You read that right – ready-made crust. I am usually too lazy to also make a crust from scratch, as I believe that a short crust pastry from the store is as tasty as a homemade one. Plus, the filling is the star anyways. The prep work for this one is fairly easy. You just mix all the ingredients together in a big bowl, till everything is blended together nicely. Then you spread out the crust pie in a buttered 12-inch form. Fill it with our pumpkin mix and cook it in the oven at 165 degrees Celsius (330 degrees Fahrenheit) for 1 hour. Let it cool down for 30 to 45 minutes and serve it with whipped cream and a smile. Enjoy!

P.S. if you feel like making the crust from scratch, you would need 75 gr of sugar, 150 gr of cold butter, 225 gr flour, 1 egg, a pinch of salt. Mix all the ingredients untill you have a smooth dough. Let the dough rest in the fridge for approx. 20 minutes. Roll out the dough using a bit of flour to make sure it does not stick to the surface. Place and spread out the dough in a 12-inch form.

Fettuccini Alfredo – Spoil your taste buds

Another dish you can’t really get in Germany: Fettuccini Alfredo. Alfredo sauce strikes me as one of these quintessentially Italian-American dishes. Though granted, it is actually Italian and known there as fettuccini al burro, which means “with butter”, as I learnt yesterday. I hadn’t even heard of it until a visit to the United States in 2012 with my partner, where I was able to try it.

As with everything that is largely only in one country, but not the one where you live, you face two choices: import it or make your own. The latter is my personal preference, as you can tweak it until it perfectly matches your taste preferences. No store-bought product can compete with that. So today, I will share with you my take on Fettuccini Alfredo. The recipe serves two hungry people and should only take approximately 15 minutes to prepare. For a “skinnylicious” version, skip to the last paragraph.


  • 7 ounces (200 grams) of fettuccini noodles
  • 2 tablespoons of unsalted butter
  • 1 cup ofcream cheese
  • 1/2 cup of whole milk
  • 1 garlic clove
  • 2/3 cup of grated parmesan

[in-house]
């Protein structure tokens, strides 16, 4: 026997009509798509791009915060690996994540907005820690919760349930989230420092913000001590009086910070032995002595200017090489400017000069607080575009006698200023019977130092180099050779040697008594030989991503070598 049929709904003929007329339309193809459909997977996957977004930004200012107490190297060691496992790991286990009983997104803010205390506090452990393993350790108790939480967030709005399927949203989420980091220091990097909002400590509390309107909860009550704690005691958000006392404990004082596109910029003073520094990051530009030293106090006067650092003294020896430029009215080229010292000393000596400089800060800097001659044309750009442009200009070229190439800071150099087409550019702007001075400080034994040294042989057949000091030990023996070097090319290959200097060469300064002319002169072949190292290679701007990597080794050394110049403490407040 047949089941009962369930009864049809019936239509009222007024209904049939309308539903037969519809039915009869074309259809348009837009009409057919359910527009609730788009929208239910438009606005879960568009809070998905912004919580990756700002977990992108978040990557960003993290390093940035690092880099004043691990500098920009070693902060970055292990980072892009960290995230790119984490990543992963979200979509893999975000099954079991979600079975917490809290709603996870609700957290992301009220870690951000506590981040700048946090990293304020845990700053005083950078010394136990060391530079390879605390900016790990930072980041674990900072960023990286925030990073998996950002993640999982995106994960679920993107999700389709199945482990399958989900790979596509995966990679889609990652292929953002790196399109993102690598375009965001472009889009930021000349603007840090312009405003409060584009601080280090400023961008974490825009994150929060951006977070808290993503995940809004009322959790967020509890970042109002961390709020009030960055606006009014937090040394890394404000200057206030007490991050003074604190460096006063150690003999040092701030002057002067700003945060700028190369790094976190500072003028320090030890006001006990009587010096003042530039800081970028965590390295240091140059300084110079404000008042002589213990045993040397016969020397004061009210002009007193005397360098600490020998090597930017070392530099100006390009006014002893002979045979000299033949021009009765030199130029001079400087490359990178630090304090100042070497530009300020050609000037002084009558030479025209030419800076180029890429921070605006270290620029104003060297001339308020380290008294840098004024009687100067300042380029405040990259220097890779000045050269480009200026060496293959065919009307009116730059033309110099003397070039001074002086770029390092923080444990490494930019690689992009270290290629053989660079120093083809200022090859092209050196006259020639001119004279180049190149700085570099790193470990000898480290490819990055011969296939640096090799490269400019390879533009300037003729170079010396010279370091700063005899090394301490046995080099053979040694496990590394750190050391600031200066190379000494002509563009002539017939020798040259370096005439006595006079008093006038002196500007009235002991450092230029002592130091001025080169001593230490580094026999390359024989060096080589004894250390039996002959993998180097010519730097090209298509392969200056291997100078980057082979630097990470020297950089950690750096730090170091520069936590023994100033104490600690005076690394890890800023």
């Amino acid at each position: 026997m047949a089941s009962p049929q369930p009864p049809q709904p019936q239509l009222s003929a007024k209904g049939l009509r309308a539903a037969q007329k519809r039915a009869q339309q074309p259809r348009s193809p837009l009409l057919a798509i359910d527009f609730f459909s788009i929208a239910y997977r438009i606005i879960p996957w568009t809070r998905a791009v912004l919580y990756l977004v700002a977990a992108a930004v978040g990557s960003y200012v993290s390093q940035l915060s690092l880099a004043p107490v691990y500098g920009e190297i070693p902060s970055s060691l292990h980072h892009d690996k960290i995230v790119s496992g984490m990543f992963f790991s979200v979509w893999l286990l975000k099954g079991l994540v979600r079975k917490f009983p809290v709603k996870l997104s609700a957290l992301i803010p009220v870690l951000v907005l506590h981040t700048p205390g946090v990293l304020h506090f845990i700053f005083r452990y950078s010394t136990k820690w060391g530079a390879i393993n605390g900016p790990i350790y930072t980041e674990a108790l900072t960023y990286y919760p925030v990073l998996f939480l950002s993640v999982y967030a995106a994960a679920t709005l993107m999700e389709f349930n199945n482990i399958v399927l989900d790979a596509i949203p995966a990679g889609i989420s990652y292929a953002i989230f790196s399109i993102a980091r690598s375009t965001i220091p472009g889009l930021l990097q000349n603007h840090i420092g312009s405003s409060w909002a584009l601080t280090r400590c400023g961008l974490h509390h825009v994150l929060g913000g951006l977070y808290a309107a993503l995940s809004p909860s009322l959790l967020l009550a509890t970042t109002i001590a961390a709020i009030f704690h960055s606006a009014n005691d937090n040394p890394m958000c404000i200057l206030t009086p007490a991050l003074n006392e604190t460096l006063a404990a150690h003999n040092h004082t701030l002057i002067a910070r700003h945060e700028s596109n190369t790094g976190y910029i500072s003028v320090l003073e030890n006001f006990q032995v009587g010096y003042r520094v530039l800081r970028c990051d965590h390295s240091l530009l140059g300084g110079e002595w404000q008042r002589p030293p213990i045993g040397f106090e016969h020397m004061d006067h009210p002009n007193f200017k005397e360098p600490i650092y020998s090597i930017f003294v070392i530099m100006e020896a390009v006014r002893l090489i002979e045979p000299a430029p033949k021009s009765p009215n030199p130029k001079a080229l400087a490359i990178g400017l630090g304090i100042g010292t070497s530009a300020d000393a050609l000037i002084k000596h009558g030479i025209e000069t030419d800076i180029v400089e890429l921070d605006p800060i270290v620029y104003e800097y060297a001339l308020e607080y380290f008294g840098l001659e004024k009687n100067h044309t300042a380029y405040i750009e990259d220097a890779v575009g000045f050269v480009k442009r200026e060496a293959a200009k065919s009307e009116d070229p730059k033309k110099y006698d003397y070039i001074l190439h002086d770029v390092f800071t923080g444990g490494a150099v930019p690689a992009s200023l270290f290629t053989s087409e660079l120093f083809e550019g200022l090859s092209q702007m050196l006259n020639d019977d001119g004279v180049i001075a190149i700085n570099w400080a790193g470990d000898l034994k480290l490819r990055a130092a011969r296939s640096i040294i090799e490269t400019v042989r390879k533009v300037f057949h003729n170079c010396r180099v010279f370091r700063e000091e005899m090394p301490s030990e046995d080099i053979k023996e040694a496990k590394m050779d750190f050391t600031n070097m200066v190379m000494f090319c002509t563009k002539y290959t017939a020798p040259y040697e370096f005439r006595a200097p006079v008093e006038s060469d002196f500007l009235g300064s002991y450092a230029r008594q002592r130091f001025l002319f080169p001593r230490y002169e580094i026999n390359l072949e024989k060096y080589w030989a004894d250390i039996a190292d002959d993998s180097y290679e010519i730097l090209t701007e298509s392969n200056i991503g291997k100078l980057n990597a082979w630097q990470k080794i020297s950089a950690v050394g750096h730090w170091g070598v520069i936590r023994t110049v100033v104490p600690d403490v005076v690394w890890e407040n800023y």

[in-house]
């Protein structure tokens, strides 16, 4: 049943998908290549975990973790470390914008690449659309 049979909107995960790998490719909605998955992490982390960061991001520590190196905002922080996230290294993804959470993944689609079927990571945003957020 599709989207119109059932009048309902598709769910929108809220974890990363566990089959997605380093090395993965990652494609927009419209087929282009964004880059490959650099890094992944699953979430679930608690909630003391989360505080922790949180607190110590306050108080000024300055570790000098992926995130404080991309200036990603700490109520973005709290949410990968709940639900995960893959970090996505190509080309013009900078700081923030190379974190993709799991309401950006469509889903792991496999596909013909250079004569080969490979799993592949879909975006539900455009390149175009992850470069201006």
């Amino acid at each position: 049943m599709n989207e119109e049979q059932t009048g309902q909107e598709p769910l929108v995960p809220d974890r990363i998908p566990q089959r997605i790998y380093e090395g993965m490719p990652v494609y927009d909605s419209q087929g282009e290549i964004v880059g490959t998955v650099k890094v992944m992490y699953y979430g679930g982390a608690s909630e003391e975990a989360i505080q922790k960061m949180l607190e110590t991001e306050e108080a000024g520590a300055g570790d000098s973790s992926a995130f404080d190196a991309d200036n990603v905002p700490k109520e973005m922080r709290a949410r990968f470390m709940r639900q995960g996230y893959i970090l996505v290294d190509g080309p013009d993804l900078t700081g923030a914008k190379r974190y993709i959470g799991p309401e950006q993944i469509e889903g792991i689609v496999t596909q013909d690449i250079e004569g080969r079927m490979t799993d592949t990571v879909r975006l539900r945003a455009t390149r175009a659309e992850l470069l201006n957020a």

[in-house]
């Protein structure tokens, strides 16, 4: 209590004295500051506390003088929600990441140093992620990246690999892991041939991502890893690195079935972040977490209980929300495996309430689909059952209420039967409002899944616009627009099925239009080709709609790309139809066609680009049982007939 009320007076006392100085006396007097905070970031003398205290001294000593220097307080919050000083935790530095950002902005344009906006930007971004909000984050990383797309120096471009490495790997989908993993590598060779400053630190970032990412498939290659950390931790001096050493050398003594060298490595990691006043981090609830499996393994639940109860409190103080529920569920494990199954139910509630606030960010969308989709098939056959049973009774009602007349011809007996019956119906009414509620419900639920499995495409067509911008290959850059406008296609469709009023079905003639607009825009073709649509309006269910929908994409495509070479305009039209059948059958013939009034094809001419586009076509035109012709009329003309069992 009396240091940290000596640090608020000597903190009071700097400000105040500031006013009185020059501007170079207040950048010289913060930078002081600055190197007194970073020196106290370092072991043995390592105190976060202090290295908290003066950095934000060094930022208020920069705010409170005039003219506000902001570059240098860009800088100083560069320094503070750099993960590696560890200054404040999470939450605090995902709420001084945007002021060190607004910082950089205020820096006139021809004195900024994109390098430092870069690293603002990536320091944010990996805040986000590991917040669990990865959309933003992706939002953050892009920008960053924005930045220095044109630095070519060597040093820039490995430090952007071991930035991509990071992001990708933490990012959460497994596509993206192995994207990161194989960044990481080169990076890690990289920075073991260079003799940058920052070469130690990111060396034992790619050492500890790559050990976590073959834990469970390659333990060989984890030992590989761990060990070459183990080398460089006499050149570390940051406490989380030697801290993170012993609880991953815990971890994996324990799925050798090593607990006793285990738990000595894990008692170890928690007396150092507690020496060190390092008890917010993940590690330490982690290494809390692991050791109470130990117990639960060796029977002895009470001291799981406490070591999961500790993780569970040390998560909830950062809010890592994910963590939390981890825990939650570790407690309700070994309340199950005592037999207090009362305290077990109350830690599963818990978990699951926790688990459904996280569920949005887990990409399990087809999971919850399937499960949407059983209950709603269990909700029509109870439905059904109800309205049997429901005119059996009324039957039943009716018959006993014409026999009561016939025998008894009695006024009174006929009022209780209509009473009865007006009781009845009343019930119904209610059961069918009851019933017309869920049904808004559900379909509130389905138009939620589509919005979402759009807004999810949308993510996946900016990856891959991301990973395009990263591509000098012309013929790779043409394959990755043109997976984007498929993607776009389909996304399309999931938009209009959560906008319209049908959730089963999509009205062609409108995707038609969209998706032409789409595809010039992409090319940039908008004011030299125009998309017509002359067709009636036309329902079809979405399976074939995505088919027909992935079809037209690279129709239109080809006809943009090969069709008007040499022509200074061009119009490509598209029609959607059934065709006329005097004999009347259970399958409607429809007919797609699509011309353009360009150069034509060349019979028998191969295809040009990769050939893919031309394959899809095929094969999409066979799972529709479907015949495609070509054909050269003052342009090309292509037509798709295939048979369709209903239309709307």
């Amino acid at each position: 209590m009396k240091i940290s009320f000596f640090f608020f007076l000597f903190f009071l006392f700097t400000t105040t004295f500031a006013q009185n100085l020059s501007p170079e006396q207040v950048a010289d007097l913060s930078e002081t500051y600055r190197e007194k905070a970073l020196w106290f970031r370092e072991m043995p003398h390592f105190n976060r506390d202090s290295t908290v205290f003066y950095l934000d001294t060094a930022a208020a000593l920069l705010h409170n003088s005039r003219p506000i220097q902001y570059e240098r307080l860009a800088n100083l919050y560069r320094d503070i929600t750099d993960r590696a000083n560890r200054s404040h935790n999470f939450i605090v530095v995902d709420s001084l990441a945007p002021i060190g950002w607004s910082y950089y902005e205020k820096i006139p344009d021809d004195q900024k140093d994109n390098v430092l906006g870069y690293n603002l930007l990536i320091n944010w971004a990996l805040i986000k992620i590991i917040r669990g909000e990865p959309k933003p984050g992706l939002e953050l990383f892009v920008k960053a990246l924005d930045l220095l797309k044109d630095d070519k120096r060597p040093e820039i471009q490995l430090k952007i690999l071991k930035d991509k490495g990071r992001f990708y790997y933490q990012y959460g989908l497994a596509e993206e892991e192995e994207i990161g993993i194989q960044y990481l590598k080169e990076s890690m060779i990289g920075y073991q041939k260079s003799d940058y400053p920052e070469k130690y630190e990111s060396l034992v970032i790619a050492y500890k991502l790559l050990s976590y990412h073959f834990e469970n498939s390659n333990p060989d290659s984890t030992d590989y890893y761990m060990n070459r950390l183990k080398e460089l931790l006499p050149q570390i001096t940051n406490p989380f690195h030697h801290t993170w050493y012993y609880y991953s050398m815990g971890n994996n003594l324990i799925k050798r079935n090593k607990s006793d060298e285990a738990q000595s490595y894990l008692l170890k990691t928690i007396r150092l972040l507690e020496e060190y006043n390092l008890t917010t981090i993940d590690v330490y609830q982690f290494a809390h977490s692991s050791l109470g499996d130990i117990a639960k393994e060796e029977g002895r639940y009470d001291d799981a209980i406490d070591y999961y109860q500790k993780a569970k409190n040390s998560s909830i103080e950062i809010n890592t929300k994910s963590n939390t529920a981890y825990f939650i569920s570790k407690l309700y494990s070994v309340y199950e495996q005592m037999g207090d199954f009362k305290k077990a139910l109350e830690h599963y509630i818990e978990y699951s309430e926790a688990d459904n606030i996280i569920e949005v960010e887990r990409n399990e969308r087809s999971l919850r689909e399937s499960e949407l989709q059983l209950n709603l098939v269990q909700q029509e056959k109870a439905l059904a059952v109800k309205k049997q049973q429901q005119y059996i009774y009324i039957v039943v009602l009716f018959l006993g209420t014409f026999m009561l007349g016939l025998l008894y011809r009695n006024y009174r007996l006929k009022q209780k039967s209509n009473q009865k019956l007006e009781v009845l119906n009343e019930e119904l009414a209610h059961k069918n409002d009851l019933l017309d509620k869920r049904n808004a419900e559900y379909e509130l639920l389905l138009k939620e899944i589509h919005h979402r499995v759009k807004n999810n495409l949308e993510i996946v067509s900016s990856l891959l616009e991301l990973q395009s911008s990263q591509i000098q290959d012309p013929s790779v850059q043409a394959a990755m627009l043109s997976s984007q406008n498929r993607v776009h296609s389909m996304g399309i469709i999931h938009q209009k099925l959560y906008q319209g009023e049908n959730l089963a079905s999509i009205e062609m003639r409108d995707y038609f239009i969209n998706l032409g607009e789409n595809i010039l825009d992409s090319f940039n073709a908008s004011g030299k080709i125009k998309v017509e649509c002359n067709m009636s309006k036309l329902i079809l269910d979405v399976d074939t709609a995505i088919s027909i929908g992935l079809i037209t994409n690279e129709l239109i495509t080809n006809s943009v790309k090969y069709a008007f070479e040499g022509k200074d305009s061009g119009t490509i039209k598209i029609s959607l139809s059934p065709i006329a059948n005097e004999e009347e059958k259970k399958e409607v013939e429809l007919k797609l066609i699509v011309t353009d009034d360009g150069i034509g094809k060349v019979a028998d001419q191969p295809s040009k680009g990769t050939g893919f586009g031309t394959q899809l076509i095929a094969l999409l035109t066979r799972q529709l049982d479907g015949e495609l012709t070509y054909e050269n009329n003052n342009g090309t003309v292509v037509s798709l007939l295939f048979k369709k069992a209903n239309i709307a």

• ¼ cup of veggie or chicken broth
  • ½ teaspoon of freshly squeezed lemon juice
  • A few fresh basil leaves
  • A bit of thyme and oregano
  • Salt and pepper
  • Optional: meat, such as some roasted or grilled chicken

Heat the butter in a saucepan at medium heat. Then add chopped garlic and immediately afterwards the cream cheese and milk. Wisk the ingredients until smoothly blended. Mix in the parmesan, the broth (I prefer veggie broth, but if you do the dish with chicken, you might as well use chicken broth to enhance the taste) and the lemon juice. Let everything simmer for 4-5 minutes. Boil the noodles in parallel and add then them to your sauce. Cook everything for another 1-2 minutes. Then add the spices. For your protein fix, add meat (roast chicken works pretty well).

Now, I know most Alfredo sauce recipes use parsley. I generally don’t, because I don’t like parsley. I therefore substitute it with fresh basil, a bit of thyme and oregano, but use whichever floats your boat. Last but not least: enjoy your meal.

How to make it skinny: Granted, Alfredo sauce and skinny do not really seem like they would fit. However, if you want to make this dish a little healthier, you can replace the butter with 3 tablespoons of olive oil and the heavy cream with ½ cup of low-fat milk.

Homemade Pesto is the best(o)

Ok. I admit it. This rhyme is not exactly sophisticated or smooth. I promise however that my pesto will be. So let’s get started. This is an easy and quick recipe. So a perfect solution if you were to spontaneously decide you need to have spagettis with Pesto alla Genovese (which happened to me, just a few minutes ago). So rather than hoping to the store, I resorted to my pesto recipe and thus probably benefitted from a significantly healthier option than those that you can buy. So I thought I share my pesto recipe with you. I hope you enjoy it. This makes for 2 generous portions that go nicely with pasta.